Presentation & exhibit at the 1969 Hawkeye Science Fair explaining rolamite technology. Recently patented and described in a NASA Tech Brief, rolamite consisted of only four components (two rollers, a tension band, and a rectangular enclosure) and was hailed as a new, simple machine on par with the lever, fulcrum, and wheel.
I admit it - I think I've always been a geek. I used to design space ships as a little kid. I remember watching the Mercury (yes, really), Gemini, and Apollo space launches on my parent's black & white TV. I clearly remember the first episode of Star Trek which aired on September 8, 1966.
Since I was in love with all things extra-terrestrial, it seemed perfectly normal - to me - that a 12 year old kid should read NASA Tech briefs.
So when I decided to enter the science fair computation, I thought I should browse back issues of Tech briefs for ideas. That's when I saw the Tech brief on the rolamite.
This was my first science fair, and even then I guess I was more of an engineer type than scientist. To me the thrill was in discovering the technology, learning how it worked, and then explaining it to others. I wasn't developing anything, or experimenting; I was helping people understand technology and how it could be put it to work.
I built several models of rolamites, even ordered some pre-made tension bands from a company. By changing the material of the band, creating shaped cut-outs in the band, or even using bi-metalic material for the band - you could change the behavior of the rolling action.
Tools & Resources
I created the display board you see in the photo above, then explained how it worked as my visitors played with the models I'd built. Looking back on it today, my approach at the time was definitely a "Tell-Show-Try" methodology.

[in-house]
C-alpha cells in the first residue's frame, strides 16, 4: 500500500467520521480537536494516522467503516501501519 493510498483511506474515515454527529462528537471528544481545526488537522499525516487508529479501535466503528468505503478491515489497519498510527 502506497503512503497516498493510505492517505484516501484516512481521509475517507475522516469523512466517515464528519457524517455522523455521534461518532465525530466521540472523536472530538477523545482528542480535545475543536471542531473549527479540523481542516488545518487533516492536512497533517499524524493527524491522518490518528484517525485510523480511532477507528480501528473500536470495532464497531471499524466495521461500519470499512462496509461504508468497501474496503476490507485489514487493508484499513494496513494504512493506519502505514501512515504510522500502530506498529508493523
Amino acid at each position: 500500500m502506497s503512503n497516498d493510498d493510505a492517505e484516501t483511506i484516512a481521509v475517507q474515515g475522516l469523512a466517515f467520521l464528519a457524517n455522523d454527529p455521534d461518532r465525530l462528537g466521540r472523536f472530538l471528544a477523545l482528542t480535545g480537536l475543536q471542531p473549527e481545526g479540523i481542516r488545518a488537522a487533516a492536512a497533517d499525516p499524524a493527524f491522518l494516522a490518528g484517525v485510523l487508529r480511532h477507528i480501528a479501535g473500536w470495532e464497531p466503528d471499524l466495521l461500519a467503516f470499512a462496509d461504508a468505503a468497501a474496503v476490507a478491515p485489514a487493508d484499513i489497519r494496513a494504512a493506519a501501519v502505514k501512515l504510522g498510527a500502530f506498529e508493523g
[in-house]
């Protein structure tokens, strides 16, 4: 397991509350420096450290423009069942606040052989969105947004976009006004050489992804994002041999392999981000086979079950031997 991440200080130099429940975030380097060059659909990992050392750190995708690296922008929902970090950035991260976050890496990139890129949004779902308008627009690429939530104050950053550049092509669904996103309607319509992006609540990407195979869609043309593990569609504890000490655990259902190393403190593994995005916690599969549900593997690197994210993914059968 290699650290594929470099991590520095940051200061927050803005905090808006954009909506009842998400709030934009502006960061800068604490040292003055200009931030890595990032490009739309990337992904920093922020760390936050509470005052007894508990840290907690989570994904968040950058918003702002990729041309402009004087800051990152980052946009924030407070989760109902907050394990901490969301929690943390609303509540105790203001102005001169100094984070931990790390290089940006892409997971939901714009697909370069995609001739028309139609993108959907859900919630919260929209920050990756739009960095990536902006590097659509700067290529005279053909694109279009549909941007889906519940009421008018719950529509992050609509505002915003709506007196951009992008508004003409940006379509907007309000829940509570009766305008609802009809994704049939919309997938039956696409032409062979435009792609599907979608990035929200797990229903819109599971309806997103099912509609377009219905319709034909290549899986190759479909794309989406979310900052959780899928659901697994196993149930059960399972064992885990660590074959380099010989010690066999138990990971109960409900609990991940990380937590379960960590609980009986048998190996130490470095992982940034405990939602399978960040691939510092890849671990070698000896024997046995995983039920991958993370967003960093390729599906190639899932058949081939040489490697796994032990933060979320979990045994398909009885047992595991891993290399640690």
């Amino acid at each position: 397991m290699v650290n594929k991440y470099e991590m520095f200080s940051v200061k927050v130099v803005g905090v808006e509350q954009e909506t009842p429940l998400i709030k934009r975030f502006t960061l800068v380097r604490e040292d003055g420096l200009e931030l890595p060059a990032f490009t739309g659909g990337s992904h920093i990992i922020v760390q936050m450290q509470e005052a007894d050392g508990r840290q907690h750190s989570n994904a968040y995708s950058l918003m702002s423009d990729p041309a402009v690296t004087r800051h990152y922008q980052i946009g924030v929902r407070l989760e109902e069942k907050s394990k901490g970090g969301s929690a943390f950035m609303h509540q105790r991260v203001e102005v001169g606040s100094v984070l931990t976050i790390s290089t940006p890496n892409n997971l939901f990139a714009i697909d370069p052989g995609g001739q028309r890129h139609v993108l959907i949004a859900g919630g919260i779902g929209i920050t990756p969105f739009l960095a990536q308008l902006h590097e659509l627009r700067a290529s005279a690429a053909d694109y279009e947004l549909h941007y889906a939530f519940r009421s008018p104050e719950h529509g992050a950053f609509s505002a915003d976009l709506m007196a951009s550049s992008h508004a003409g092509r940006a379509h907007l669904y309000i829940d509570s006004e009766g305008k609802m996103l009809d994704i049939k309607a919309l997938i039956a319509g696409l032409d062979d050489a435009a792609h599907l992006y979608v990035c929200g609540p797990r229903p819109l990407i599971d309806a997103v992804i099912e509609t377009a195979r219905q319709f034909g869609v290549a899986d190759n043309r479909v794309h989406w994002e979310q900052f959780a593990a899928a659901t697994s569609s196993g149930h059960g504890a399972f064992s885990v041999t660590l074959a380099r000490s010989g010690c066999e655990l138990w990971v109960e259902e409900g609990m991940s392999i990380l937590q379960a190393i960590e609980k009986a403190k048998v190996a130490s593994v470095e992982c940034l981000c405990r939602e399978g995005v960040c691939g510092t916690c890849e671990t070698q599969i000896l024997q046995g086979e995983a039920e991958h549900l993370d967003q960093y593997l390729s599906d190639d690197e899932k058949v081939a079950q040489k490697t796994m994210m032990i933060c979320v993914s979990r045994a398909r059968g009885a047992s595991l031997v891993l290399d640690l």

I must have done OK because I won honorable mention. For a state-wide competition, I thought that was pretty good. Interesting point though. The guy who won first place that year got a big article in the Des Moines Register & Tribune newspaper. He built a voice activated typewriter. In 1969 the kid was working on voice recognition. I wonder where he is now?
I think there was 250 or so exhibitors at the science fair, which was held at Veteran's Auditorium in Des Moines. From those 250, about 15 of us got selected to take our exhibits to the Iowa State Fair.
You had the option of either 1) setting up your display and not spending the week with it, or 2) be there with your exhibit during the fair. I chose to be there. But it did seem like I must have explained hundreds of times what a rolamite was and what you could do with it. I had my pitch down so well that I literally woke up one night giving it in my sleep! To me it was fun helping people understand something that at first seemed to make no sense at all.
The following year I started working on an experiment with my pet hamster (Hammy) and understanding how biological clocks worked. Unfortunately, I didn't have the success I did with the rolamite project in '69.
- The Article That Started It
- A Pocket Sized Model
Fast forward. A few years ago friends at Touchstone 3D made two pocket-sized rolamites for me. My idea was to have a sales give-away the size of a business card. It needed to be simple, affordable, and something that would tickle a prospect's fidget reflex when you handed it to them.
Above you can see the size, rollers (two pennies), the plastic tension band (marked with the white arrows), and the enclosure (laser-cut clear acrylic).
The prototypes worked great, but then we got sidetracked with other paying work and never got back to it. I still have the two we made though, they're the perfect example of a kinesthetic sales tool.
- A Rolamite in Motion
I bet you've maybe never seen one work. Here's a quick demo video. Interesting isn't it?
The behavior of the rolling/snapping action can be changed in lots of ways (etching the bands, cutouts, bi-metalic bands, non-symmetrical rollers). This pocket version is simple, but the science fair models showed several types of action.